This week on The Road Home Podcast, Ethan Nichtern discusses the intersection of Buddhism and enneagrams with internationally renowned meditation teacher and author, Susan Piver.
Susan Piver has an international reputation as an exceptionally skillful meditation teacher. She teaches workshops and speaks on mindfulness, innovation, communication, relationships, and creativity. Susan has been a student of Buddhism since 1995, graduated from a Buddhist seminary in 2004, and was authorized to teach meditation in 2005. In 2012, she founded The Open Heart Project, the world’s largest online-only meditation center. Susan is also a New York Times bestselling author. Her newest book is The Buddhist Enneagram: Nine Paths to Warriorship. You can keep up with Susan on Instagram and Twitter.
The Buddhist Enneagram
Susan Piver discusses how she became enthralled with enneagrams. An enneagram is essentially a personality type. Understanding our enneagram can help us determine what situations we work best in, what style of communicator we are, and other general characteristics. Susan believes that an enneagram is a type of terma. A terma is an ancient Buddhist treasure/technique left for future generations to uncover. Mysteriously, there is not a known author or creator of the nine enneagrams. However, it is said that it was first found by a Greek man in a cave near Pakistan. Others have claimed to be trained in enneagrams by archangels or wise elders. Despite the mystery surrounding the origin of the enneagram, many of us have heard about the system. If you are interested to know your enneagram, there are many free tests online.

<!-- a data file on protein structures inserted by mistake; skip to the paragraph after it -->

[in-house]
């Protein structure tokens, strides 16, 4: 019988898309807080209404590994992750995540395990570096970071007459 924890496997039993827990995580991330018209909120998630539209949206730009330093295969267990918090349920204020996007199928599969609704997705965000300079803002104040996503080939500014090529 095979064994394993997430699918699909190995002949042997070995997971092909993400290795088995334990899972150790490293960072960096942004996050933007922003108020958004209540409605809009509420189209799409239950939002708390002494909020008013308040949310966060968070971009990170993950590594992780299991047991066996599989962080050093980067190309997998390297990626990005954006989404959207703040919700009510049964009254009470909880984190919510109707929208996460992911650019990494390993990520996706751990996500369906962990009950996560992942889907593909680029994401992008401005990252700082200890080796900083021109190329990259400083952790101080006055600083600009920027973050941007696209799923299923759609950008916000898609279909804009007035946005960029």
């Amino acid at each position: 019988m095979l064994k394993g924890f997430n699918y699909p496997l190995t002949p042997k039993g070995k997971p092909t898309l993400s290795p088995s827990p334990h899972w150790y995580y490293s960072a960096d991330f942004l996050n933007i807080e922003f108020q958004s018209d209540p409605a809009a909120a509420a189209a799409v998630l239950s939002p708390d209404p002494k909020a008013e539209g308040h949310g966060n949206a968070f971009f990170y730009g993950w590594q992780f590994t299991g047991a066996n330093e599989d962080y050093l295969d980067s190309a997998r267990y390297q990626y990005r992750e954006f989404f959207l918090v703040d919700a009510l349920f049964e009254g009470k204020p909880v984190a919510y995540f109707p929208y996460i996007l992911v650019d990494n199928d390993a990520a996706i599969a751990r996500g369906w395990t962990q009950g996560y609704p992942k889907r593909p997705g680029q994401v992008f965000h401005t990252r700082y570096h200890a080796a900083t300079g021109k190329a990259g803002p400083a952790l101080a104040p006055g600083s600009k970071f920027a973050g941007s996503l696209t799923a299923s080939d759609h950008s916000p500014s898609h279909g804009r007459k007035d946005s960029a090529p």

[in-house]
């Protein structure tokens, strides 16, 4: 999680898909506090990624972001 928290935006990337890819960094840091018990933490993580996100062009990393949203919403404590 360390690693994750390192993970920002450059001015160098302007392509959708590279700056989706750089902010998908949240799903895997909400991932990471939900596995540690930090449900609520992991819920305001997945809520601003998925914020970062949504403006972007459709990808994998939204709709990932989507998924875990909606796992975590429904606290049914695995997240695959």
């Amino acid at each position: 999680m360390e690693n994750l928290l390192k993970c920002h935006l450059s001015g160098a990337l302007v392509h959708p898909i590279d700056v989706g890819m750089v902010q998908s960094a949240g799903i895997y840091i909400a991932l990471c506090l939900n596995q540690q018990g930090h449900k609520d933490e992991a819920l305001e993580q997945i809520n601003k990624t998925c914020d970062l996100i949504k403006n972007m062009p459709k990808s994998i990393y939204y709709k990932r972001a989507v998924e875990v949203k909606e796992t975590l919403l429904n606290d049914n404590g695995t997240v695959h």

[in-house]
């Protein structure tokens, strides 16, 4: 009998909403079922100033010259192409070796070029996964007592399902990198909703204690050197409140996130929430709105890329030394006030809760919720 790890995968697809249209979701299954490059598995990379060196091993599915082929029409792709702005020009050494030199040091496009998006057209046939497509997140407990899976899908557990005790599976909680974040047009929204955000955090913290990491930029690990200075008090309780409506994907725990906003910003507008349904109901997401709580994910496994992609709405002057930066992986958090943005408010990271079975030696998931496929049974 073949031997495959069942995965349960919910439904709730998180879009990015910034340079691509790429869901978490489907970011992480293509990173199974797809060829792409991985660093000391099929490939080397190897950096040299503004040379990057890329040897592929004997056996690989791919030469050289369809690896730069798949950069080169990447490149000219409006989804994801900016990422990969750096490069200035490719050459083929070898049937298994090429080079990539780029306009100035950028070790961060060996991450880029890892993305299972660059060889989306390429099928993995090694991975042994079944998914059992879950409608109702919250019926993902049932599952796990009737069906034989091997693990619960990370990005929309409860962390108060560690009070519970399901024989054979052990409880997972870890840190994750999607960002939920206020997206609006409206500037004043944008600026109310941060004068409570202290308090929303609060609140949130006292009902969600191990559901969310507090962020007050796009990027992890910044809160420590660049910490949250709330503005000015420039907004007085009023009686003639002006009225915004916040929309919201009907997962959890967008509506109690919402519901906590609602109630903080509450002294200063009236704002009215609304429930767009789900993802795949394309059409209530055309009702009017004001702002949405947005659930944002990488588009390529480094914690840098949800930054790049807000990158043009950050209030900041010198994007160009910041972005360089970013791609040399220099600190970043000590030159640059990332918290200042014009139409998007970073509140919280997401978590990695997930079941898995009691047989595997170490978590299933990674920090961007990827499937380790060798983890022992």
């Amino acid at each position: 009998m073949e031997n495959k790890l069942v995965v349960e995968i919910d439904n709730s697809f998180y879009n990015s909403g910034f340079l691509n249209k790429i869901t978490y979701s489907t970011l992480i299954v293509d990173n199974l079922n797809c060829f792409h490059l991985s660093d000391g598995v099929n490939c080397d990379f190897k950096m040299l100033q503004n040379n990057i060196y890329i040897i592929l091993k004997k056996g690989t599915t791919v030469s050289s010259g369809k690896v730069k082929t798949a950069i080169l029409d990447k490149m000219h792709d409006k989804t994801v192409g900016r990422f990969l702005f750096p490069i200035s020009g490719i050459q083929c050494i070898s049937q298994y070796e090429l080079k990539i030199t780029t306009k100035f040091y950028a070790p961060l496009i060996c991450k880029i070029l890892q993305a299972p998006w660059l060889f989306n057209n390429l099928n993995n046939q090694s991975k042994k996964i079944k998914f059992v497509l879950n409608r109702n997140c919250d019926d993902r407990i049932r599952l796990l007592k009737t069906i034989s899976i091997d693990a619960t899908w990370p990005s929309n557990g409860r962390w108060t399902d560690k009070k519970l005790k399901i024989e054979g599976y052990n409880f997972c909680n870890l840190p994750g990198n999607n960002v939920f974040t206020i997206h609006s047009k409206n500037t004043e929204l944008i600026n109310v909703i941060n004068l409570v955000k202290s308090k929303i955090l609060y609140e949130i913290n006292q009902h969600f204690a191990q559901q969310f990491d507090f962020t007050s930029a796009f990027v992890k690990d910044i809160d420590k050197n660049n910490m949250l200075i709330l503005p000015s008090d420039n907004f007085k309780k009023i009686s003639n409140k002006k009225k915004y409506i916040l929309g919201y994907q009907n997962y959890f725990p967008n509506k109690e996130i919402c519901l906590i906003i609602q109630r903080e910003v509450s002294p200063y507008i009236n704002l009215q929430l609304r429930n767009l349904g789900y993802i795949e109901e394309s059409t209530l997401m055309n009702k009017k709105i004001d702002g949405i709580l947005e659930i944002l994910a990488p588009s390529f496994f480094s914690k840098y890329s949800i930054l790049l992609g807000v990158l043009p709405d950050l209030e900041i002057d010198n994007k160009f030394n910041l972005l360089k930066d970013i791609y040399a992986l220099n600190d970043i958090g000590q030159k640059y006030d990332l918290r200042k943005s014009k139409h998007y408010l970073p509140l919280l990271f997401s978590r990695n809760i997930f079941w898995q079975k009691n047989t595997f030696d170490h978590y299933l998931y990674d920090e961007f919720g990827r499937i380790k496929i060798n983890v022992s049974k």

Tune into Ep. 131 of Metta Hour with Sharon Salzberg and Sylvia Boorstein to hear about the Buddhist personality types.
The Energies of Enneagram (21:39)
Ennea is the greek prefix for nine. The Enneagram is a circle containing three groups of three energies. Enneagrams 8,9, and 1 make up the intuitive triad. Numbers 2, 3, and 4 are the emotional triad. Lastly, enneagrams 5, 6, and 7 are parts of the mental triad. A good way to see which enneagram you are is to look at your stress response. Do you handle stressful situations with your intuition, emotions, or your thoughts? Understanding where we fit within the enneagram system can help us study our sense of self and to understand others, similarly to the astrological zodiac.
“We all have all these kinds of intelligence, but for each of us, one of them predominates.” – Susan Piver
Enneagrams and Better Communication (42:10)
In each enneagram, there are things that we thrive in and things that we struggle with. Susan says that in her own marriage she has seen how these elements affect her communication with her husband. For example, as an enneagram 4, Susan really needs to find meaning. In arguments, this was her trap. Meanwhile, her husband focused on assigning blame. Understanding her natural urge to seek meaning was at disharmony with her husband’s need to place blame, she decided to first try acknowledging each of their errors. Then, they could move on to finding meaning. This changed the course of their conversations because she was able to speak his language. Knowing your partners’ enneagram can help you open up the channel of communication and adapt to their strengths and weaknesses.
“You have all of that in the enneagram, the thing that points to your unique brilliance and your unique trap. The trap and the brilliance are on a spectrum with each other. Just like nirvana and samsara are inseparable, the passion and the virtue are inseparable.” – Susan Piver